There are special places in the world that have a particular spiritual feeling to them, Iona is one and if I were to think hard I could probably list a few more.  Glenadlough in County Wicklow in Ireland is one of these. It was way back in 2004 when I visited this ancient site, with its two loughs, the place where St Kevin founded his monastery in the 6th Century. We spent a wonderful afternoon touring the site, guided by an expert who told us the stories of St Kevin and helped us to see Glendlough in all its spiritual splendour, in a wooded valley in the Wicklow Hills.

The round rower at Glendalough

The round rower at Glendalough

I was looking back over some old photographs this morning and came across the picture of the round tower at Glendalough, not that ancient round towers are all that unusual in Ireland – there are about a hundred of them.  Indeed the little St Kevin’s church nearby boasts its own round tower.  These towers where bell towers, where the monks in days gone by would ring their hand bells to summon the  brothers to prayer.  They may well have been used too for storage of treasures, and for protection in violent times.

The Church of St Kevin, Glendalough

The Church of St Kevin, Glendalough

When I took this picture I had another round tower very much in my mind.  Scotland has but two ancient round towers, one in Brechin and the other in Abernethy in Fife.  I recall being told about this during my school days in Brechin where our Round Tower was a familiar sight in the Cathedral City, I could even see it from the front door of my Granny’s house, and indeed read the time on the clock on the adjacent church tower with an old pair of binoculars she had.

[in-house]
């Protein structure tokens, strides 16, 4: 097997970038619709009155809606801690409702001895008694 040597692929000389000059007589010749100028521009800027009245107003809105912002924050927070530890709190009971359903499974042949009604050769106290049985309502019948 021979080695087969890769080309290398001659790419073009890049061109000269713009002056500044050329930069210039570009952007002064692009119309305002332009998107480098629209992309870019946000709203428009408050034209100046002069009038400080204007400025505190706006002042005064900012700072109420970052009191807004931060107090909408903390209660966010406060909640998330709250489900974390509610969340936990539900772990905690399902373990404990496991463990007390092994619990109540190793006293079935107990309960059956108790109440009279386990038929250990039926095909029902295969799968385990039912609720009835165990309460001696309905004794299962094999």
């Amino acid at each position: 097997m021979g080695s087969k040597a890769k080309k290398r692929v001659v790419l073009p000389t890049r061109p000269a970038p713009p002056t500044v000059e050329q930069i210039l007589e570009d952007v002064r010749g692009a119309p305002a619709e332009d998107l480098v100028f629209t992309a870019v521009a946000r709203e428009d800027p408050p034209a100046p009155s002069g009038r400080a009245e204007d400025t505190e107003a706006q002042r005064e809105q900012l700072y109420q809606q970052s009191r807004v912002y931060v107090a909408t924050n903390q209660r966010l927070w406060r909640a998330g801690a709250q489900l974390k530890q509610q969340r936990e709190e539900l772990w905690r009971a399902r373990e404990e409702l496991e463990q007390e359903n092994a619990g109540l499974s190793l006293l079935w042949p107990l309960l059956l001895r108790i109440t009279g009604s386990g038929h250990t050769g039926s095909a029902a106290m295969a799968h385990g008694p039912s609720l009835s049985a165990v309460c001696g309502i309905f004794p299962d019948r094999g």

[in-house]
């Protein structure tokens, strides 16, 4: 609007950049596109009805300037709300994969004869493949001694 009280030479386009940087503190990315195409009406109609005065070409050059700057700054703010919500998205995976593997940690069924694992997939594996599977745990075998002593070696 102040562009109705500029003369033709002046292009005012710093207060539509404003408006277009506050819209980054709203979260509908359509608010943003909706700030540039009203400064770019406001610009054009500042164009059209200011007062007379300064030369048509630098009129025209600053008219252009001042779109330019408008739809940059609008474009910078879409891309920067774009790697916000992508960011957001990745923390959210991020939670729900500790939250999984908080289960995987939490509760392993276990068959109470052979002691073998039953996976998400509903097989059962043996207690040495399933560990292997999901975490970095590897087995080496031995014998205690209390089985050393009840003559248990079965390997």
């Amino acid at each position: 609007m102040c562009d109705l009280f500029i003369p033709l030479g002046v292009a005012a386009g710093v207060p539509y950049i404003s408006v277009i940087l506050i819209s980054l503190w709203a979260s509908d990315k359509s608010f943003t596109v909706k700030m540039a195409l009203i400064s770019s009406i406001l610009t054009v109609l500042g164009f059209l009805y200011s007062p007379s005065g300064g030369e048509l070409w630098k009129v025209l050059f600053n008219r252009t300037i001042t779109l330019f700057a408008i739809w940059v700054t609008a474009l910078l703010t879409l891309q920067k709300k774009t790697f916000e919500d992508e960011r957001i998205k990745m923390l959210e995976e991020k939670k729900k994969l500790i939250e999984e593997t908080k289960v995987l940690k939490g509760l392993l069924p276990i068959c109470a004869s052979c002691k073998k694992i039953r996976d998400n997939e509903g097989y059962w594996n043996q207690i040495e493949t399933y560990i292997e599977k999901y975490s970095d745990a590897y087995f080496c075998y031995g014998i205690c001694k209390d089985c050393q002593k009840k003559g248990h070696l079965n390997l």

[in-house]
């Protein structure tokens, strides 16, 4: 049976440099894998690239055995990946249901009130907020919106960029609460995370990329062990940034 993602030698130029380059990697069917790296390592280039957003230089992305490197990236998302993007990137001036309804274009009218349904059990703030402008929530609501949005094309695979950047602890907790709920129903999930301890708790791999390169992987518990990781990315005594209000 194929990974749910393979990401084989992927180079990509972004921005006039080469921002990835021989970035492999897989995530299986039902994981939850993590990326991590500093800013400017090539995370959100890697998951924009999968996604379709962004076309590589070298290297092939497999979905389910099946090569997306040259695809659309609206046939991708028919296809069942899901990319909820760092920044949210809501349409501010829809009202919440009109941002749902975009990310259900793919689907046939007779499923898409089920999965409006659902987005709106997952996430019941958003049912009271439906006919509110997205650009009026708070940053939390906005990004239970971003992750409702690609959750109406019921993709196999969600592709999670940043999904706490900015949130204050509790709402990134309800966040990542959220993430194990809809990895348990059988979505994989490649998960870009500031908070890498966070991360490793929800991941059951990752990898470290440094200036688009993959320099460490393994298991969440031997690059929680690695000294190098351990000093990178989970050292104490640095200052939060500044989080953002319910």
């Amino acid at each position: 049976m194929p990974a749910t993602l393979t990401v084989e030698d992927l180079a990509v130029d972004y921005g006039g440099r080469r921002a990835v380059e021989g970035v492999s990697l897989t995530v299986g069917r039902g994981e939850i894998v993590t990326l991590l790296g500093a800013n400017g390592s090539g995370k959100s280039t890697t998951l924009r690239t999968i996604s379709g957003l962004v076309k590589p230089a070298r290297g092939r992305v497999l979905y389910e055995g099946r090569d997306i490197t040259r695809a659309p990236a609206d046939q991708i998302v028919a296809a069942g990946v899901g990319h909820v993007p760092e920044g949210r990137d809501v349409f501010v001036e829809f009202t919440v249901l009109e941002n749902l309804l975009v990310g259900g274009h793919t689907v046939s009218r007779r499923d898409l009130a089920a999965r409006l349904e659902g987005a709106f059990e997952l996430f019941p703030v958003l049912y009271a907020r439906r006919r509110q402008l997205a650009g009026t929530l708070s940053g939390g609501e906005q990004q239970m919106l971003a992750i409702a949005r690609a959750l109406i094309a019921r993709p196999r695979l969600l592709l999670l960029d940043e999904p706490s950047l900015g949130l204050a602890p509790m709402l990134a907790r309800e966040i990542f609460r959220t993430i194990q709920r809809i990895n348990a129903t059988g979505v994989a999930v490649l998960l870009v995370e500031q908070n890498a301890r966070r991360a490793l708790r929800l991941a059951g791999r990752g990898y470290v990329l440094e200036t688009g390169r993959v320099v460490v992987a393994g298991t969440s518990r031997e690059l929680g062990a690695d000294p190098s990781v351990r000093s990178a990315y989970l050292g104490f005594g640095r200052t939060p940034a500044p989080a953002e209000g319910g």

Brechin Cathedral and Round Tower

Brechin Cathedral and Round Tower

We were told about the history of the tower, built about 1000 AD, and used as a place of look-out and refuge during the time of Viking raids on the east coast of Scotland.  I now read that this tradition is doubted by the experts who say that the tower would not provide much safety, indeed a fire set by raiders at the wooden door would soon let smoke fill the tower like a chimney and drive these ancient Brechiners out.  However, the very narrow door which was the only access is set well up above ground level and would seem to have been built for defence.

Whatever the experts say, a good story is a good story and a little boy, or indeed an old man can picture the Culdee Monks who founded the religious site at Brechin, peering out from the tower, up the line of the River South Esk towards Montrose Basin some five or six miles away, watching for the sails of the longships and the invading Norsemen.  The Vikings were certainly seen as a threat in Angus, with King William the Lion causing the Red Castle to be build in the late 12th Century to repel Viking raids at the sandy beach at Lunan Bay.

I have never visited the Abernethy tower.  I must do that some day.  However, I recall seeing a round tower in Dunfermline, close by the route we used to take when heading from Dollar to Edinburgh, avoiding the congested town centre.  I think I assumed that this was the second round tower, but did not give it much thought.  While thinking about this piece, I looked it up and found out that it is not an ancient round tower at all, but was built just a little over a hundred years ago at St Leonard’s Church in Dunfermline, but very much inspired by the ancient round towers.